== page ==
The first part of this workshop consisted of us creating an Easter egg shape out of the terracotta and using the fleshy part of our hands we pressed into the clay to create what will be the cure under the foot. After this we then started to creat the basic shape of the foot taking away parts of clay from the top to create the flatter part of the top of the foot. We then started to map out where the toes would be oth the foot and because to cut these out using small tools and also our nails. After this I then moved onto shaping the ankle a bit more and using a tool I removed a chunk of clay where the ankle is which would help if I were to add a leg onto the foot. After I had shaped the toes I then began to take away parts of the clay at the bottom of the foot were the toes would be.

I was really surprised with how well my foot turned out. I think it was a very realistic representation of what a foot looks like and I think I captured some of the detail quite well for my first attempt. I also really like the way the foot curves underneath.

if I were to do this again, what I could improve on would be to spend a bit more time moulding the ankle. From a Birdseye view the ankle looks really good but it’s you look at it from the side it looks very swollen and not shaped at all. Next time I will make sure not to neglect this side of the foot and to make sure to take a step back and look at every angle of the piece before deciding I’m finished as this was not something I noticed until after the clay had hardened.


Over all I am really impressed with the outcome of this. I think for my subject I was to find a way to incoperate clay into what I am doing as I think this could look very effective with the ideas that I have after looking at Makiko Kudo’s piece.

Pinch Building Heads with Claire Curneen

One of the first Ceramic workshops I took part in for the Figurative Modelling field projects was with artist Claire Curneen. What we had to do in this workshop was using a pinching technique, build a head out of the clay with out using a mould. Before this workshop when creating Ceramic portraits I had always used face and head moulds. This technique was very new to me but doing it made me not only think about the amount of clay I was using but also the shape I was creating.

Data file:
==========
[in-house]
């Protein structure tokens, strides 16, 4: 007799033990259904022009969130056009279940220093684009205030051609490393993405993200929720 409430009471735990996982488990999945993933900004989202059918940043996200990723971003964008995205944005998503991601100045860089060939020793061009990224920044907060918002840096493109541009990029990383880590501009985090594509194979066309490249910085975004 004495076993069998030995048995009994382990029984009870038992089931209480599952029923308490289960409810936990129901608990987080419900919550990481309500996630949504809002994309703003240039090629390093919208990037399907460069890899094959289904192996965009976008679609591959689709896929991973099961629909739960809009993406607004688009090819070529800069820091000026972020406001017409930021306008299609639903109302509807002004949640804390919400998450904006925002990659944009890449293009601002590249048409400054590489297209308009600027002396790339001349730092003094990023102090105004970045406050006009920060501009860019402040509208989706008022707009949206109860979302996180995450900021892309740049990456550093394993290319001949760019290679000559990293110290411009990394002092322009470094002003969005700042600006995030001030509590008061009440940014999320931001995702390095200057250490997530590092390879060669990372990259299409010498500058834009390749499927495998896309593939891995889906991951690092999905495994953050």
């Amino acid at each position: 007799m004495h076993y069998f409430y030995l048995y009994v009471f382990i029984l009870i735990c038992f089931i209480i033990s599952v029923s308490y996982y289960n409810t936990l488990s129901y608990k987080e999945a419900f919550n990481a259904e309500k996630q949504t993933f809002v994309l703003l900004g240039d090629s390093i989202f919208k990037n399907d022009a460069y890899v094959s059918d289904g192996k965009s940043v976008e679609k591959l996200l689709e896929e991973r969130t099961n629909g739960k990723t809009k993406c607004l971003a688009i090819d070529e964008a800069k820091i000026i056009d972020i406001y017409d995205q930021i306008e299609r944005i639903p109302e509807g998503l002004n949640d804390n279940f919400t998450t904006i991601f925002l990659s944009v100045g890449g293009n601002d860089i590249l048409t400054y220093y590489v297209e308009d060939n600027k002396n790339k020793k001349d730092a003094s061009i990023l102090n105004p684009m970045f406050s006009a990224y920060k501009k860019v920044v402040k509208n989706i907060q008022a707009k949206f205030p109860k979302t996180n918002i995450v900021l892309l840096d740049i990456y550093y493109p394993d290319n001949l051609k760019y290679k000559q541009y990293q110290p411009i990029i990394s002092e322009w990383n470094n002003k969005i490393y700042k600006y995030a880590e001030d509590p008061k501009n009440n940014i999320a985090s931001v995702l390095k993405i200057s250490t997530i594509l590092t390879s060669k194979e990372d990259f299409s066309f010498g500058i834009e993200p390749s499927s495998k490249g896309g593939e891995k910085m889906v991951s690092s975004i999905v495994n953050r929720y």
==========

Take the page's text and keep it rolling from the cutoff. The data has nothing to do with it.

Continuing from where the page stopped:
‘The first thing that I was really impressed with was that my head did not collapse from being too heavy or from the clay being too thin. I started by using slightly thicker chunks of clay around the base of this piece as I knew the neck area would be holding the most weight. As I started to build upwards I began to shape the head and figure out which part was the fron and the back. Once I had created the entire head I then began to take pieces of clay to bring out certain parts of the face like where the chin, nose and eyes were. I then started to use coil shapes pieces of clay to build up the chape of the nose and also the lips. Then using a tool I because to draw into the clay to make the features more prominent. For example instead of creating an eye from the clay I just drew the shape and some of the textures into the clay where the eye would have been. After doing this i then started to creat the ear shapes. I didn’t want to press to much into the clay because I really liked the pattern on the surface of this piece where you could see where I had joined each part of the clay together. I think this left a very interesting effect.

What I really enjoyed about this workshop was that building the Ceramic head using the pinch building technique really made enough me think more about what I was doing with the clay. It made me think of the direction in which I was shaping the clay, like going too wide around the perimeter of where the head is would be very hard to bring back in to seal at the top. And then by that point there would be a lot of clay which could then made the piece too heavy on cave in. The pressure in which i was joining the clay together, not enough pressure would create a weak join but too much pressure would cause the clay to become thin. And finally the thickness of the clay pieces I was doing, obviously I started thicker at the bottom so the neck would be stable enough to hold the weight of the clay but if I had continued up with the same thickness this could cause a lot of problems. For example, the piece caving in on its self, being too thick to dry before being put into the kiln etc.

I think this was a very successful first workshop for me and I am really pleased with the outcome. For next time I know that I can improve on the placement of some of the features and make sure to get them more in proportion.